Melchora Aquino

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This article is about the national hero also known as "Tandang Sora". For district, see Quezon City.
Melchora Aquino de Ramos
Tandang Sora.jpg
Melchora Aquino
Born Melchora Aquino
(1812-01-06)January 6, 1812
Balintawak, Caloocan, Spanish East Indies
Died March 2, 1919(1919-03-02) (aged 107)
Caloocan, American Philippines
Nationality Filipino
Other names Tandang Sorâ
Known for Known for being part of the revolution despite her old age
Religion Iglesia Filipina Independiente, formerly Roman Catholic
Spouse(s) Fulgencio Ramos
Parents Juan and Valentina Aquino

Melchora Aquino de Ramos (January 6, 1812 – March 2, 1919) was a Filipina revolutionary who became known as "Tandang Sora" ("Elder Sora") in the history of the Philippines because of her age when the Philippine Revolution broke out in 1896 (she was already 84 at the time). She is also known as the "Grand Woman of the Revolution" and the "Mother of Balintawak" for her contributions to Philippine history.

Early life and marriage[edit]

Aquino was born on January 6, 1812, in Balintawak.[1] Aquino, daughter of a peasant couple, Juan and Valentina Aquino, never attended school. However, she was apparently literate at an early age and talented as a singer and performed at local events as well as at Mass for her Church. She was also often chosen for the role of Reyna Elena during the "Santacruzan", a processional pageant commemorating Empress Helen's finding of the Cross of Christ, celebrated in the Philippines in May.[1]

Later in life, she married Fulgencio Ramos,[1] a cabeza de barrio (village chief), and bore six children. Ramos died when their youngest child was seven and she was left as a single parent for their children. Aquino continued her life as an hermana mayor active in celebrating fiestas, baptisms, and weddings.[1] She worked hard in order to give her children an education.[1]

Involvement in the revolution[edit]

In her native town, Tandang Sora operated a store,[2] which became a refuge for the sick and wounded revolutionaries.[1] She fed,[1] gave medical attention to and encouraged the revolutionaries with motherly advice and prayers. Secret meetings of the Katipuneros (revolutionaries) were also held at her house. Thus she earned the names "Grand Woman of the revolution", "Mother of Balintawak", "Mother of the Katipunan", "Mother of the Philippine Revolution", and Tandang Sora (Tandang is derived from the Tagalog word matandâ, which means old). She and her son, Juan Ramos, were present in the Cry of Balintawak and were witnesses to the tearing up of the cedulas.[1] When the Spaniards learned about her activities and her knowledge to the whereabouts of the Katipuneros, she was interrogated but she refused to divulge any information. She was then arrested by the guardia civil and was deported to Guam, Marianas Islands.[1]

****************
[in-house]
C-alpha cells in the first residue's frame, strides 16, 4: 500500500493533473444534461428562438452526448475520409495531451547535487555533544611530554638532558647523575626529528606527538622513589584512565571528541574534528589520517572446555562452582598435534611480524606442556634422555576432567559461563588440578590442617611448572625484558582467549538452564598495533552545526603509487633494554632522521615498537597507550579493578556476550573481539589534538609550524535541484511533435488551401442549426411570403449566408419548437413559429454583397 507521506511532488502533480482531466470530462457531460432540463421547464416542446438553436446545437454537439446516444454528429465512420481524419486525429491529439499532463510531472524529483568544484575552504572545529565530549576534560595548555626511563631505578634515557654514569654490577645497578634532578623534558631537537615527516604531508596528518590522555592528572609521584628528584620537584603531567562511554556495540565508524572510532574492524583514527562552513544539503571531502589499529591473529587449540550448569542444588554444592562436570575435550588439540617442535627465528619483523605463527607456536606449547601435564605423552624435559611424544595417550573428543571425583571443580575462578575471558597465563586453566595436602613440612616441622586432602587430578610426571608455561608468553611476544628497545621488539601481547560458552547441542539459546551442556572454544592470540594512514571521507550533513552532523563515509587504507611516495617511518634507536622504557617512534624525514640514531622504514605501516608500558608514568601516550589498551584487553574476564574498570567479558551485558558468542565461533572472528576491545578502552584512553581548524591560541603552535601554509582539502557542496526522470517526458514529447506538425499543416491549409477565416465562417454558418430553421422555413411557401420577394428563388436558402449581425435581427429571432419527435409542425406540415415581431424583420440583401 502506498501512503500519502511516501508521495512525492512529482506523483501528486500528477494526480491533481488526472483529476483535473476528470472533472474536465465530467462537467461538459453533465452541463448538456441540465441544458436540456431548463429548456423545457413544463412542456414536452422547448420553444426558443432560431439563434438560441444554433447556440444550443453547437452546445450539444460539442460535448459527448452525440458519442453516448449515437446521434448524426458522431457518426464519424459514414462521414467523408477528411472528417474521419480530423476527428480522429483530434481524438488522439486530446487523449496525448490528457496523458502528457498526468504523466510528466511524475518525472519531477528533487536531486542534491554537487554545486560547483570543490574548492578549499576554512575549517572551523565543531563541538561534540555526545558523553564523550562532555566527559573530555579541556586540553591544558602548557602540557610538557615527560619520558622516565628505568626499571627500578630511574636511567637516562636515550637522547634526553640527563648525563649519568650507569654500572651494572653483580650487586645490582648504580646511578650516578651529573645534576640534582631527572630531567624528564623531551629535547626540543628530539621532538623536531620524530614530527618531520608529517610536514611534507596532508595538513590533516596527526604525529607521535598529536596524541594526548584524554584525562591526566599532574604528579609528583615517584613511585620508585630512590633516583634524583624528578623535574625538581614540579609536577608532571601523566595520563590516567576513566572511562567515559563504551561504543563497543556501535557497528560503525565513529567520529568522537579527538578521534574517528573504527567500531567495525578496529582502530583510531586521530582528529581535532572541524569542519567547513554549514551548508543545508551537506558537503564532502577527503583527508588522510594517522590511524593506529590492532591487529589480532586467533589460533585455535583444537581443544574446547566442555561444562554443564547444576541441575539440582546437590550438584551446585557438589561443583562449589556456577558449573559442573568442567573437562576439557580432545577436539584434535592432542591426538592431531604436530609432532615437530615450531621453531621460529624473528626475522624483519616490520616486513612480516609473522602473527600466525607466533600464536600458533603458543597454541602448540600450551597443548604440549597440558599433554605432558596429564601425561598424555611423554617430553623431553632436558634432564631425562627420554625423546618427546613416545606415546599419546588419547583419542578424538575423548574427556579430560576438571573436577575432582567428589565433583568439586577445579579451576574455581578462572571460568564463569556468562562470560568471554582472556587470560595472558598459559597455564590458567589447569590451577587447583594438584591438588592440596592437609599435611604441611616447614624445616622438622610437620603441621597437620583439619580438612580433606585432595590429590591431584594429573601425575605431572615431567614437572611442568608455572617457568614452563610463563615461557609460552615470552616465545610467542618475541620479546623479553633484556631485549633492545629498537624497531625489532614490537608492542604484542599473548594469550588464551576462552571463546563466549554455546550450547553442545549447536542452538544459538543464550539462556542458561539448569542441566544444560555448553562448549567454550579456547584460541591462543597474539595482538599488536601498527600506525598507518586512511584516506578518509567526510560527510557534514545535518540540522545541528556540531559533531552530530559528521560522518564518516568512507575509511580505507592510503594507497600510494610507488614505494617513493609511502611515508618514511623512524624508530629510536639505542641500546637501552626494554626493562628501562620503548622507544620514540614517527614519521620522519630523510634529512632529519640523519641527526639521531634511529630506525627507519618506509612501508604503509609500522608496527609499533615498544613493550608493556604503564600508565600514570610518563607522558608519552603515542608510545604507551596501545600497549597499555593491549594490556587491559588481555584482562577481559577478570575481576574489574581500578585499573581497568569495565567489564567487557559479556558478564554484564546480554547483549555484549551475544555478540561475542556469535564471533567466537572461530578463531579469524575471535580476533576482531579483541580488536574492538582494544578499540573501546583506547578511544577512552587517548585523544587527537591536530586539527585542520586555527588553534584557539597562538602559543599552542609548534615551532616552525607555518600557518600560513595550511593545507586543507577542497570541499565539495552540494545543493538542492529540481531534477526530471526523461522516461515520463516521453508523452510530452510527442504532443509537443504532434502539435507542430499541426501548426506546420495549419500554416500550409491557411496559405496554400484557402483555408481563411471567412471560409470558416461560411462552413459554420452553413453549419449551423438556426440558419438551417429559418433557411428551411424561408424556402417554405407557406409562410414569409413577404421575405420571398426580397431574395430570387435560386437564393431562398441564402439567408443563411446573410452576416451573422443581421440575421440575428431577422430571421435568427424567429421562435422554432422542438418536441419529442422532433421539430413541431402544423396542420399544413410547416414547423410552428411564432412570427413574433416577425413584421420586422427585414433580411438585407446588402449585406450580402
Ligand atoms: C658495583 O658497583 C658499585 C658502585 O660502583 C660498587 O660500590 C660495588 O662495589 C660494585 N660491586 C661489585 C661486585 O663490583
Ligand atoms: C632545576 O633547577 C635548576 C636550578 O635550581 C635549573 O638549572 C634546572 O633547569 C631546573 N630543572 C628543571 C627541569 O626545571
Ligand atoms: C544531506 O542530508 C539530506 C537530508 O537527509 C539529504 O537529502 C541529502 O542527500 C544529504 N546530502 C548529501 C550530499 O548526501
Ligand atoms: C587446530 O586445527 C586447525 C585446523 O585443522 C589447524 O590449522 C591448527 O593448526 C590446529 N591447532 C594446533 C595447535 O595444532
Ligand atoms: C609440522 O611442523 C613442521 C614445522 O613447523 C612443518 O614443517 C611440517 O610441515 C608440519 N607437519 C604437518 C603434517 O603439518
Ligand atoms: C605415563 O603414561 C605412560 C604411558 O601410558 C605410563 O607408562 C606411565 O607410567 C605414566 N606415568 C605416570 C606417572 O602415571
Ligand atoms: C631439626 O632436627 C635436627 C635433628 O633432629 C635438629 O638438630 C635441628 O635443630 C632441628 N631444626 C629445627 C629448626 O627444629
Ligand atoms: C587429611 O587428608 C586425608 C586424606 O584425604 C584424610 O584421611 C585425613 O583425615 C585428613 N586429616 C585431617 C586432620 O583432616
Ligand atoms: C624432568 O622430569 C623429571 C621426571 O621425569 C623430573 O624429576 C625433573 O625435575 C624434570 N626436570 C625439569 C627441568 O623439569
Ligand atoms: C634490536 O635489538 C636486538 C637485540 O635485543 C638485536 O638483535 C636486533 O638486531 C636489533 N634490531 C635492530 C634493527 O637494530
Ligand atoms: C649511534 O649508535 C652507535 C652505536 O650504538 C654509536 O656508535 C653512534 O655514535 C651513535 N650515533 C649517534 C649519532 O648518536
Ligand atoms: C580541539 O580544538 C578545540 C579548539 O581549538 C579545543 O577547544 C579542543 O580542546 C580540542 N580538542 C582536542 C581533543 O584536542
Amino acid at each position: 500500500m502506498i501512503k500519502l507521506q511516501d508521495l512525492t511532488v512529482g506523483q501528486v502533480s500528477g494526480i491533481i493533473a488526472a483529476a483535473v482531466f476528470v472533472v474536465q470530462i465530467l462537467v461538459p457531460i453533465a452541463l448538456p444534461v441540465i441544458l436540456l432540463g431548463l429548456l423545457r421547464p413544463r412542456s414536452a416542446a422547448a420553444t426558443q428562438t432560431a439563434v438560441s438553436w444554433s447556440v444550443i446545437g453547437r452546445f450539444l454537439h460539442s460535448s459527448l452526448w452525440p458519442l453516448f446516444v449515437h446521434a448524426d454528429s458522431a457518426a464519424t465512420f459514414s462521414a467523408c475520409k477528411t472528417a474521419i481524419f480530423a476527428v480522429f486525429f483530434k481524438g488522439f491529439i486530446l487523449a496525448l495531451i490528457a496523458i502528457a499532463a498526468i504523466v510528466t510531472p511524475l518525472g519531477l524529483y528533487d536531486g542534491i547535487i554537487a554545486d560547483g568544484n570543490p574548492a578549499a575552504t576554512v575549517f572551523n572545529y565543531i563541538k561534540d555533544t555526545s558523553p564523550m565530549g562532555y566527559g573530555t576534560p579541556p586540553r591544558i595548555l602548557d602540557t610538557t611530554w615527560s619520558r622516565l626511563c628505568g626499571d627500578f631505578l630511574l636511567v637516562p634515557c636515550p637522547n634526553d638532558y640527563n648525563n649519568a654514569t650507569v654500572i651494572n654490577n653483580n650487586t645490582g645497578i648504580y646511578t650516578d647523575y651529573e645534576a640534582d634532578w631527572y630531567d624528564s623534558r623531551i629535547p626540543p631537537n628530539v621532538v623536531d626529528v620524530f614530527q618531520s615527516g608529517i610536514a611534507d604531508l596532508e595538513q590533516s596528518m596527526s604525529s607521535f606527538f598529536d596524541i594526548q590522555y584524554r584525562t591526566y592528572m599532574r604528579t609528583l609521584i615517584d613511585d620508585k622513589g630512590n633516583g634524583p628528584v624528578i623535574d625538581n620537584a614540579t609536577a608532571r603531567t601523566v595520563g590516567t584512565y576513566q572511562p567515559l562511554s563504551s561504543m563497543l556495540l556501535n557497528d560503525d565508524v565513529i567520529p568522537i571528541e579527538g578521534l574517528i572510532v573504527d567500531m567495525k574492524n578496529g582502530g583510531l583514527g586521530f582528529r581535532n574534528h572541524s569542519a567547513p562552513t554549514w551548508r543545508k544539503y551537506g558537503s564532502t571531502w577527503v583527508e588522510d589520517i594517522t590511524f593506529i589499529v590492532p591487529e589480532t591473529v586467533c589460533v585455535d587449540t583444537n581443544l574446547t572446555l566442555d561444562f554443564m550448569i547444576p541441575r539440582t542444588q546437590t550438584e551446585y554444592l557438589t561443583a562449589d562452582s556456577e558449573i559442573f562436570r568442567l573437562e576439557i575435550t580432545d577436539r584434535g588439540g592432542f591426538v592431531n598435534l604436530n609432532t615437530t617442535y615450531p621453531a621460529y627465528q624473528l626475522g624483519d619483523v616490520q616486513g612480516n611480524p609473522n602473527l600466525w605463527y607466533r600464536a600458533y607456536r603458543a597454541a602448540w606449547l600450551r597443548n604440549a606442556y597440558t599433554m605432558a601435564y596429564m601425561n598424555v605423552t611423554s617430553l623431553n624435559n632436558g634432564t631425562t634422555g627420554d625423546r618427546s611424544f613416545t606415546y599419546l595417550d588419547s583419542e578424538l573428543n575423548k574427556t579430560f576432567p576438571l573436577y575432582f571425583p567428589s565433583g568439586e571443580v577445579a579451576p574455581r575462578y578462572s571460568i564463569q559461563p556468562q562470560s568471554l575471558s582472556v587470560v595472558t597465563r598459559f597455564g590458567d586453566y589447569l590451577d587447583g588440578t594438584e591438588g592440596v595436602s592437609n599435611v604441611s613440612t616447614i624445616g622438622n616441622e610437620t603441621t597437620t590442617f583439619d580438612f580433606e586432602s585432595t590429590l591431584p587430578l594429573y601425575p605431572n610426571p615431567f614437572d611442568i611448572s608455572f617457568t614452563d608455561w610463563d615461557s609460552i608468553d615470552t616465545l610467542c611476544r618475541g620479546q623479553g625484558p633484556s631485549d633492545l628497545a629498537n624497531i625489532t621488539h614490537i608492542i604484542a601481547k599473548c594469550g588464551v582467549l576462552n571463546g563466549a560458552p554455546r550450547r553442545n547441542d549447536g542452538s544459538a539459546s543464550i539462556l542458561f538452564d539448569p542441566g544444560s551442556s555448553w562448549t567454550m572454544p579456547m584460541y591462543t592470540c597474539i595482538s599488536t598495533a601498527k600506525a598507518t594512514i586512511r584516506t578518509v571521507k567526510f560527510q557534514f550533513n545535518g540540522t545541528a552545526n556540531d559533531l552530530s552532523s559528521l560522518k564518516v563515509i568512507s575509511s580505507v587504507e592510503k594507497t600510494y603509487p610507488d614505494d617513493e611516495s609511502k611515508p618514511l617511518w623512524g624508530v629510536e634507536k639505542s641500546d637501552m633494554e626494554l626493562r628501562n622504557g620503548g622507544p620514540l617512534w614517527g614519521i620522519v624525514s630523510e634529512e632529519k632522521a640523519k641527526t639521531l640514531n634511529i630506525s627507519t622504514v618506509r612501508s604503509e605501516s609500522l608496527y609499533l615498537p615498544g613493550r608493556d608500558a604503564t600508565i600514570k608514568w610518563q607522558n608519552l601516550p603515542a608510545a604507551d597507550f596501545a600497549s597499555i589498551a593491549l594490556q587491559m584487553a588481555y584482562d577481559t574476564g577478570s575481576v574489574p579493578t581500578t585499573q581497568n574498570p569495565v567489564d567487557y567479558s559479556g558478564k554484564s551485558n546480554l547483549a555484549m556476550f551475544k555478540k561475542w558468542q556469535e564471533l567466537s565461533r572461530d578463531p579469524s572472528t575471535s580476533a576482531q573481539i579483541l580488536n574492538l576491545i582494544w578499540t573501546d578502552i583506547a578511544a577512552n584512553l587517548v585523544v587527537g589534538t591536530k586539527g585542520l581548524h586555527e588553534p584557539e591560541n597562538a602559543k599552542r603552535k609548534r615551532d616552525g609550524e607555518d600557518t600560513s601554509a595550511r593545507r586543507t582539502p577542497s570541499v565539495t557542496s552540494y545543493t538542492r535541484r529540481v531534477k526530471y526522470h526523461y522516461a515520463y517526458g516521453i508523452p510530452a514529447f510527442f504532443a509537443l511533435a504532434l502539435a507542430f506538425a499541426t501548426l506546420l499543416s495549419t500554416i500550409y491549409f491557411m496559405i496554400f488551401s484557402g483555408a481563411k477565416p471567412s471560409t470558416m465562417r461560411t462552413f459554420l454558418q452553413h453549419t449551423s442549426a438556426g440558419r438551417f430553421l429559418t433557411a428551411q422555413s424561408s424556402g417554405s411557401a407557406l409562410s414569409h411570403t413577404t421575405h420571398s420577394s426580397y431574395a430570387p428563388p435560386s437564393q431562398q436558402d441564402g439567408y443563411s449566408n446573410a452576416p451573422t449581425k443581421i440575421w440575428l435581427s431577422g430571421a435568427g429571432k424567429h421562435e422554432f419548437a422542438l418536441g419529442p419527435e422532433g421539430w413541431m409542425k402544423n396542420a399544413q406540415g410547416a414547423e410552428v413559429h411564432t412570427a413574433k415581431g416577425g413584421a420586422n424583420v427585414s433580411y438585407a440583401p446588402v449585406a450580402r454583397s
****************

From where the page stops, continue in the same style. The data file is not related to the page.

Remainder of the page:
After the United States took control of the Philippines in 1898, Tandang Sora, like other exiles, returned to Philippines until her death on March 2, 1919, at the age of 107.[1] Her remains were then transferred to her own backyard (now known as Himlayang Pilipino Memorial Park, Quezon City)

Filipino appreciation[edit]

Melchora Aquino, as depicted on an old Philippine peso banknote

As a token of gratitude, a Quezon City district and a road were named after Aquino. Her profile was also placed in the Philippines' five-centavo coin from 1967 until 1992. She is also the first Filipina who appears on a Philippine peso banknote, in this case, a 100-peso bill from the English Series (1951–1966). Tandang Sora Street in the city of San Francisco, California, United States, is named in her honor.

On the celebration of her 200th birthday, the City Government of Quezon City decided to transfer Aquino's remains from Himlayang Pilipino Memorial Park to the Tandang Sora National Shrine in Banlat, Quezon City. The city government also declared 2012 to be Tandang Sora Year.[3][4]

Her descendants carry different surnames almost all living in Novaliches and Tandang Sora districts in Quezon City and Guam, USA nowadays—such as Figueroa, Ramos (her husband’s surname), Geronimo, Eugenio, Cleofas and Apu.[5]

References[edit]